Starfield doesn't really "get going" until 130 hours in, according to Bethesda exec


Bethesda’s head of publishing, Pete Hines, has made an impressive boast about the longevity of the publisher’s upcoming space epic, Starfield. According to Hines, he didn’t feel like the game really “got going” until he was 130 hours in. That time includes 50 hours spent completing the main quest, and 80 hours on side quests.

“80 hours in, I went from doing one game to a completely different game where I started really focusing on the main quest,” Hines said. “I got so caught up in the main quest, that I spent the next 50 hours just doing that. [...] this game doesn’t really even get going until you finish the main quest.”

130 hours is roughly five and a half days of constant playtime, or just over three weeks of full time gaming, so it’s a lot of time to get in. There’s also an implication that this is barely the beginning of what you can expect from the game as well, with Hines further stating that someone telling you they’ve played 40 hours of Starfield says “nothing about what that person has done”.

It’s certainly an impressive boast to make, but it’s also one that raises the question of how big games should be. While there’s certainly merit in judging a game by how much content it gives you for your buck, there comes a point where there’s simply too much game to really appreciate it. Could Starfield be butting against that? Possibly, but it’s more likely there’s a certain amount of amping up the game’s imminent release.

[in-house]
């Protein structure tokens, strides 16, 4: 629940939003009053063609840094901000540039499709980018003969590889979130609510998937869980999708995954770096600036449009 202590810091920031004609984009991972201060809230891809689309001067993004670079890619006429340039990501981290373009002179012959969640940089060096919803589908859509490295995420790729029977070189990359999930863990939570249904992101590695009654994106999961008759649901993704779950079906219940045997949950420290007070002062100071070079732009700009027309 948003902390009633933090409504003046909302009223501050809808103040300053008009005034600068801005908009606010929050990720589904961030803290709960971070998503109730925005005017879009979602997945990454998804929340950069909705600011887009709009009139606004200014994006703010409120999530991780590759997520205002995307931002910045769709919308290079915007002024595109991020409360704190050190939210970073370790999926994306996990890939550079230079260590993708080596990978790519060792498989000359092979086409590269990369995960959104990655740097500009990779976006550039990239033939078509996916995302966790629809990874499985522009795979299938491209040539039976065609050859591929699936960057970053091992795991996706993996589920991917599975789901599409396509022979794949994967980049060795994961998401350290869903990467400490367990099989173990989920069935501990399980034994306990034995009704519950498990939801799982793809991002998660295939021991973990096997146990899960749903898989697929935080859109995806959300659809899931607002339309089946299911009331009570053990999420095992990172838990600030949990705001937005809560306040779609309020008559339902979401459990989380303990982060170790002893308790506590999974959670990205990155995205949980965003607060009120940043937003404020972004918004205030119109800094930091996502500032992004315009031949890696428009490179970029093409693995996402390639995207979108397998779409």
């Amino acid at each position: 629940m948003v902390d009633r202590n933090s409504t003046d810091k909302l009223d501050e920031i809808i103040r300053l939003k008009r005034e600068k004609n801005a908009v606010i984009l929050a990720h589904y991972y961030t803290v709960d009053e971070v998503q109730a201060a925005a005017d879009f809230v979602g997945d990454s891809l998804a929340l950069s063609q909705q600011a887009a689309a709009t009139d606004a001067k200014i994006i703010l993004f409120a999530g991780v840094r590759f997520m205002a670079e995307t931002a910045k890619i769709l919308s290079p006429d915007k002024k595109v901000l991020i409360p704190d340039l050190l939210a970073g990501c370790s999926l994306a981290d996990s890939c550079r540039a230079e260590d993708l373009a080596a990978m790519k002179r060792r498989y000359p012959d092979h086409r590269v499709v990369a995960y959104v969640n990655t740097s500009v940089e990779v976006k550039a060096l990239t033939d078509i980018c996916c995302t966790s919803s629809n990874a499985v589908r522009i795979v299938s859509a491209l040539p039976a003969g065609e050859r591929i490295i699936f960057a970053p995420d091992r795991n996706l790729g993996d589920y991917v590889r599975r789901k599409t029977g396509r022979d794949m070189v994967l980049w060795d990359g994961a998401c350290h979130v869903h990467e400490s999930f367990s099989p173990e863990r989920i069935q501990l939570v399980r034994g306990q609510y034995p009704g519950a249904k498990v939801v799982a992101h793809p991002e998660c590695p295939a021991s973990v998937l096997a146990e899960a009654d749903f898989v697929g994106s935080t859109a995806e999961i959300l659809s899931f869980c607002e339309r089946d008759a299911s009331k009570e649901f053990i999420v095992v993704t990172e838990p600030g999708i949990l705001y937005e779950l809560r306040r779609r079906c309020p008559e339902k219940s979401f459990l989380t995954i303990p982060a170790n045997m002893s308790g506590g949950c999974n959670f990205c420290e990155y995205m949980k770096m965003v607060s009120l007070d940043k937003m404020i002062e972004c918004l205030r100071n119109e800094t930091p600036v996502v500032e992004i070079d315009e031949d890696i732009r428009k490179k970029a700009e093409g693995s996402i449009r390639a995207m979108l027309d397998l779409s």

But even with that almost certainly being the case, it’s clear there’s a lot of Starfield for even the most dedicated of speedrunners. Starfield director Todd Howard estimates the main quest will take most players between 30 and 40 hours to complete, and that’s without taking into account the (likely) enormous amount of side quests available in the game. Much like Skyrim before it, Starfield looks likely to be the next game that’ll suck in all of our free time and spit it out.

Starfield releases on September 6 for Xbox Series X and Series S, and Microsoft Windows. Those who’ve bought the Premium or Constellation Edition can access the game a few days earlier, starting September 1.

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